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I am majoring in computer science but I have recently become obsessively interested in information theory and cryptography. I have read some articles about entropy and random number generators.

I find few algorithms online to generate 128-bit entropy supported random number generator. As I can tell from other discussion in this website that random number generator does not change the entropy.

It seems that N-bit-entropy-support random number generator only depends on how many bit of initial state supported by the algorithm. If my understanding is correct, I wonder if it is possible to figure out the how many bit of entropy supported by any given random number generator if we don't know the algorithm (like testing it in a black box)?

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  • $\begingroup$ If you think of black box testing of a PRNG, e.g. by statistical tests (e.g. the diehard tests), then this is almost irrelevant: While it's true, that failing the test means the PRNG can not be cryptographically secure, passing the test does not say anything about its security. $\endgroup$ – tylo Jan 25 '17 at 12:08
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Suppose we have some seed-extensible PRG, meaning, it can operate on seed of any length $l$, and extracts a pseudorandom string in time polynomial in $l$ and the output length. What you are asking is: given a pseudorandom string produced by this PRG, can I find the input length $l$ that was chosen?

The number of bits of entropy fed as seed to a cryptographic pseudorandom generator can be seen as the security parameter $\lambda$ for the system. The security of your PRG (assuming it is a cryptographically strong PRG) states that any adversary that runs in time polynomial in $\lambda$ cannot distinguish the pseudorandom output from a random string. In particular, if it cannot distinguish it from a random string, it cannot tell anything at all about the input length that generated it. Therefore, either you have chosen $\lambda$ so that breaking the security of the PRG takes too much time for the adversary, and he will in this case not be able to tell the seed length either, or you have set up $\lambda$ to be a too small value, in which case the adversary will indeed find out the seed length, but also break the security of your PRG.

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  • $\begingroup$ Thanks for the reply. So from your reply, can I say, the so-call N-bit entropy is basically means how long the seed will be? If I get an PRG which takes 128-bit seed, the entropy is then corresponding to128-bit? So if I want to extend it to 256 bit, the only thing I need to do is to change the length of the seed to 256 bits? $\endgroup$ – user1285419 Jan 26 '17 at 3:12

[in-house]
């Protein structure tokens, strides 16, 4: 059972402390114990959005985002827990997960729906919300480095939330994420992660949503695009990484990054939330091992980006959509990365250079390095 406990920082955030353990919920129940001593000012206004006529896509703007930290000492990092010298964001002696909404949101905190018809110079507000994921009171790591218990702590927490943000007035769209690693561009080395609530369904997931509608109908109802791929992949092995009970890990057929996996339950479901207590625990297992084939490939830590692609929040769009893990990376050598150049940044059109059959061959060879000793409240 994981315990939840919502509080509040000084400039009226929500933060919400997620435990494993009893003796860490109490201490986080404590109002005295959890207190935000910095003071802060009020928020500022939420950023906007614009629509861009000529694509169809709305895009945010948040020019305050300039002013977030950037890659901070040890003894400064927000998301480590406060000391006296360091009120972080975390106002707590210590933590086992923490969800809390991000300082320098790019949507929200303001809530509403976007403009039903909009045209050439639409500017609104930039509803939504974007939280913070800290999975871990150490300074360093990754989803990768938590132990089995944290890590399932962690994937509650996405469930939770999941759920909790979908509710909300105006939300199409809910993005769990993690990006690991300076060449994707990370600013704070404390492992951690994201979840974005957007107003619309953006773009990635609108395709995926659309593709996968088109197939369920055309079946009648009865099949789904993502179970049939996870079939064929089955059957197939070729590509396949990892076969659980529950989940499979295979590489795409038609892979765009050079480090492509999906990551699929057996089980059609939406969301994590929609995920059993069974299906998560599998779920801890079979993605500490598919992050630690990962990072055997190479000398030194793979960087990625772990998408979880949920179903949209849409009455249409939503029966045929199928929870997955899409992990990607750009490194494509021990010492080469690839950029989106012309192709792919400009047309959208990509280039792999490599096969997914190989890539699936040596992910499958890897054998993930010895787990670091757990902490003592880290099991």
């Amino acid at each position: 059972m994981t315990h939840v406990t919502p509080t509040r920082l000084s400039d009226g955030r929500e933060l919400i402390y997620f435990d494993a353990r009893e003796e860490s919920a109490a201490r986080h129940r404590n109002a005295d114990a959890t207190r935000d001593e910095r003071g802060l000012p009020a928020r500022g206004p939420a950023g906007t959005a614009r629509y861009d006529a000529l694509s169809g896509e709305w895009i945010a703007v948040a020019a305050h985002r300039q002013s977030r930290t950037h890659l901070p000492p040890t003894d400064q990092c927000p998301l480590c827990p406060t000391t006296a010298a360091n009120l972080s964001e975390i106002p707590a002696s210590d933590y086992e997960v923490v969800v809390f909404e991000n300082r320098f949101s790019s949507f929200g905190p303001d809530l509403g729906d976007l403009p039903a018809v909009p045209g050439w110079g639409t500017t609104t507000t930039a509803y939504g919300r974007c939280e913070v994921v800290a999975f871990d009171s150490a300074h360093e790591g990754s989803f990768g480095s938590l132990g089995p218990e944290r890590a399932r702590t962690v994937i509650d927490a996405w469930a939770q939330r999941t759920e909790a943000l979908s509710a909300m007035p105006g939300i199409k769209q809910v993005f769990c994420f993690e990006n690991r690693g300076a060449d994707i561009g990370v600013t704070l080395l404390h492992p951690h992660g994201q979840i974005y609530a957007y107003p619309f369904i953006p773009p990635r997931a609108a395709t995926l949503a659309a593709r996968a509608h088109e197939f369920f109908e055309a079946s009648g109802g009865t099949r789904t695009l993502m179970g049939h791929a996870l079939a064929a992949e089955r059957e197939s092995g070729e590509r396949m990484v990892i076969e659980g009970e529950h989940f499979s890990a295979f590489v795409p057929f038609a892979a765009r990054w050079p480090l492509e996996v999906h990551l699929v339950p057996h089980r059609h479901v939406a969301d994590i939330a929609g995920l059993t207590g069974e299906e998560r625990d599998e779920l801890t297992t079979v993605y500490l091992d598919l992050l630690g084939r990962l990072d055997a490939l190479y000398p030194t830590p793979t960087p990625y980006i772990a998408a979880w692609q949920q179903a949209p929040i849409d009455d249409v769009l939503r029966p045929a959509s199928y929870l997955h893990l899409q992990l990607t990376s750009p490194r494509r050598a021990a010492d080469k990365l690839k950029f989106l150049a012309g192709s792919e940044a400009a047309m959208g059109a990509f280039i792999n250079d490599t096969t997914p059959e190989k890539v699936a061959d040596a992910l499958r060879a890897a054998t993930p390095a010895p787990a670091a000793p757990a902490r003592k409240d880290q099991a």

• $\begingroup$ You can informally think of it that way, but you have to be careful about how you define your computational entropy: if you define your PRG input size $l$ to be the security parameter, then it gives you $l$ bit of computational entropy, but where the exact computational advantage of an attacker depends on the security reduction of the PRG. For example, if your PRG is based on factoring, as we have subexponential attacks on factoring, you would lose something in the reduction and need a bigger string (say, 1024 bits). $\endgroup$ – Geoffroy Couteau Jan 26 '17 at 12:21
  • $\begingroup$ And if you want then twice more bits of " computational entropy", you would have to multiply the seed length by a constant higher than two - like, if there is a $2^{l^{1/3}}$ attack on your PRG, you need to multiply the length by $2^3$ to have twice more bits of "entropy" (these are quite informal information, I do not have in mind the precise definition of computational entropy so I'm only providing the intuition there). $\endgroup$ – Geoffroy Couteau Jan 26 '17 at 12:24
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Entropy estimates are common for unconditional (that is: no algorithms, just measuring/sampling/detecting some events) cryptography. For pseudo-randomness computed from some initial seed, entropy might be irrelevant as the measure; one would consider computational hardness (comparable to RSA) instead. That is, what's the point reasoning about the seed if it would take all computers on the Earth for a decade to discover the truth?

It might be reasonable to look into QKD post-processing evaluating entropy and amount of "true random" bits.

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  • $\begingroup$ Still, there exists a notion of computational entropy, right? Then it might be meaningful to formulate notions on a PRG by defining some amount of computational entropy you are looking for. $\endgroup$ – Geoffroy Couteau Jan 26 '17 at 19:53
  • $\begingroup$ @Geoffroy Couteau Yes, Google is returning references on computational entropy, and a nice lecture of Salil Vadhan is on Youtube. However, the whole idea of computational complexity level seems missing (well, maybe just insufficient details), which makes me somewhat unhappy. It could be expected that the amount of computations would be considered the central piece of such a computational entropy, followed by trapdoor idea, maybe like proof-vs-argument. I guess this could be a rich area for research. $\endgroup$ – Vadym Fedyukovych Jan 27 '17 at 8:56

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